Washington, DC –
U.S. Senator Benjamin L. Cardin (D-MD), a member of the Senate Judiciary Committee, has introduced legislation that would increase opportunities for law students who work for the federal government to participate in legal clinics, helping more Americans gain access to qualified legal guidance and expanding students’ experience in federal law. S. 2888, the
Law Student Clinic Preparation Act of 2009
, would allow law students who work for the federal government to participate in legal clinics in which a case may be brought against the United States or a substantial U.S. interest.
“Unfortunately, many low-income Americans do not have access to justice. They may be battling to keep their home from foreclosure, trying to sort out veterans benefits with the VA or tax issues with the IRS, but they can’t afford to hire a lawyer or obtain legal assistance during a serious time. This legislation takes a step forward in closing this gap by expanding the number of law students eligible to volunteer their services at legal clinics,”
said Senator Cardin.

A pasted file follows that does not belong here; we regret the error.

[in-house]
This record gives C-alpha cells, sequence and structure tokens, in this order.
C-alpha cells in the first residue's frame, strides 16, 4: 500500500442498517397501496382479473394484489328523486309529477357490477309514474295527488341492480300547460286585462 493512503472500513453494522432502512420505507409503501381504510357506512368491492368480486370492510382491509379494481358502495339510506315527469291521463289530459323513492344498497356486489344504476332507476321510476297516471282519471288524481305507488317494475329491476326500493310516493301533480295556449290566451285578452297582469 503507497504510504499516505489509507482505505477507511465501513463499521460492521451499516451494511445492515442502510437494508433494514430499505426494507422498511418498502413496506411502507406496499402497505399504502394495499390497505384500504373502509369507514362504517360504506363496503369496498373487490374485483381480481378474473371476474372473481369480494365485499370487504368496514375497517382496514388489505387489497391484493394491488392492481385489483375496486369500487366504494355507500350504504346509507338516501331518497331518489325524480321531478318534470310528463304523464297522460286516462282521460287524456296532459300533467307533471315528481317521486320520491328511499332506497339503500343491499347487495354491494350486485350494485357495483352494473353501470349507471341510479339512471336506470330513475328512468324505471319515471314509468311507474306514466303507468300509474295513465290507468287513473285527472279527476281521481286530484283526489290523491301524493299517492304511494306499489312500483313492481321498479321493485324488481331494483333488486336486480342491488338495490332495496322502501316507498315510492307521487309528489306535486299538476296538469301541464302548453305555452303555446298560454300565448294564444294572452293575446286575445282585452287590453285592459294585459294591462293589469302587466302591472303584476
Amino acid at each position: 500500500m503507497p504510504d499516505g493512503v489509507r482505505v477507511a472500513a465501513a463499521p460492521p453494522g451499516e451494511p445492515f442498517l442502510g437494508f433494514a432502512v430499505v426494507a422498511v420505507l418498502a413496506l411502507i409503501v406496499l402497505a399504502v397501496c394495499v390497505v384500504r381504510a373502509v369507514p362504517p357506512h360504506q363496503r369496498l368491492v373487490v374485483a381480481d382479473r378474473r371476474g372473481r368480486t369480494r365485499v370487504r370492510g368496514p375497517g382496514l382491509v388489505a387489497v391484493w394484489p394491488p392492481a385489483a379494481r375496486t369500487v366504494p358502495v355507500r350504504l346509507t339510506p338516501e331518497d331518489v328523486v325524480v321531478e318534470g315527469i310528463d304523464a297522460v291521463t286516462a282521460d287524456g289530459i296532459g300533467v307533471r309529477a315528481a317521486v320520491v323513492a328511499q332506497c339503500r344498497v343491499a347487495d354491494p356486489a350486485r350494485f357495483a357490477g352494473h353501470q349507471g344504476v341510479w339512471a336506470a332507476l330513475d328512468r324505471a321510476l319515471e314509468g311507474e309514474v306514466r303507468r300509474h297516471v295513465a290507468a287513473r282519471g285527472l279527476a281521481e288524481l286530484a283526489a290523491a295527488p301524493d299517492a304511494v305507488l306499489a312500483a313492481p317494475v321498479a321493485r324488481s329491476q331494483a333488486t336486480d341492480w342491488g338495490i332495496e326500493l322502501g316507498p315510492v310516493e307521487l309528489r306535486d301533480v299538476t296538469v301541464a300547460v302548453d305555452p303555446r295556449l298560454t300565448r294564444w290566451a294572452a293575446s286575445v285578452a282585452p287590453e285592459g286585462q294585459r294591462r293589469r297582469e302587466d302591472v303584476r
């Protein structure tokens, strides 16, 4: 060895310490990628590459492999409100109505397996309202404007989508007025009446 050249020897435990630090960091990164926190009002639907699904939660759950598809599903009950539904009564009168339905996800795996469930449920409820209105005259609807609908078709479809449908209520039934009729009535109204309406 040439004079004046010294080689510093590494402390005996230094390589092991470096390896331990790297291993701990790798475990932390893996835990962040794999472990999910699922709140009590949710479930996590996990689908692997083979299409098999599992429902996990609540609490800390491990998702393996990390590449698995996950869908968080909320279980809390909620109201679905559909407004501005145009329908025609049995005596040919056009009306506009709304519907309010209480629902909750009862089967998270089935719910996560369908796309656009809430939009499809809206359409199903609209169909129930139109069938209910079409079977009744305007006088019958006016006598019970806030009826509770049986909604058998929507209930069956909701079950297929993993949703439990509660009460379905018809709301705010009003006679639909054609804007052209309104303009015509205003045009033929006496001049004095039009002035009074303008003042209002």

“Federal employees who are law students – not an uncommon occurrence in Maryland or around the country – face unintended obstacles when trying to provide legal services to those in need. Unlike other law students, must choose from a smaller selection of clinics due to the current federal conflicts of interest law. And if
federal-employee students seek careers in practice areas where federal law predominates, they likely will obtain no practical clinic experience in law school. This is not good for the student or the causes and clients they will champion in the future, including the federal government.”
Senator Cardin is the former chairman of the Maryland Legal Services Corporation and namesake of the “Cardin Requirement” at the University of Maryland School of Law that requires every full-time, first-year law student to provide pro bono legal assistance as a requirement of graduation. According to the University of Maryland School of Law, “the Cardin Requirement results in more than 250 students contributing over 110,000 hours of free legal service annually, making the Clinical Law Program one of the largest public interest firms in Maryland.” Senator Cardin chaired a hearing of the Senate Judiciary Committee on Providing Civil Legal Assistance to Low-Income Americans in May 2008.
The Law Student Clinic Preparation Act of 2009
creates exceptions to federal conflicts of interest law which generally prohibits federal employees from acting as an attorney or agent in a matter adverse to the U.S. government. The legislation directs the exceptions to federal employees attending law school and participating in legal clinics and employees of the District of Columbia who staff legal clinics. Where the federal employee has participated personally and substantially in the matter or the matter is before the employee’s particular agency or department, specific conflicts of interest provisions still apply.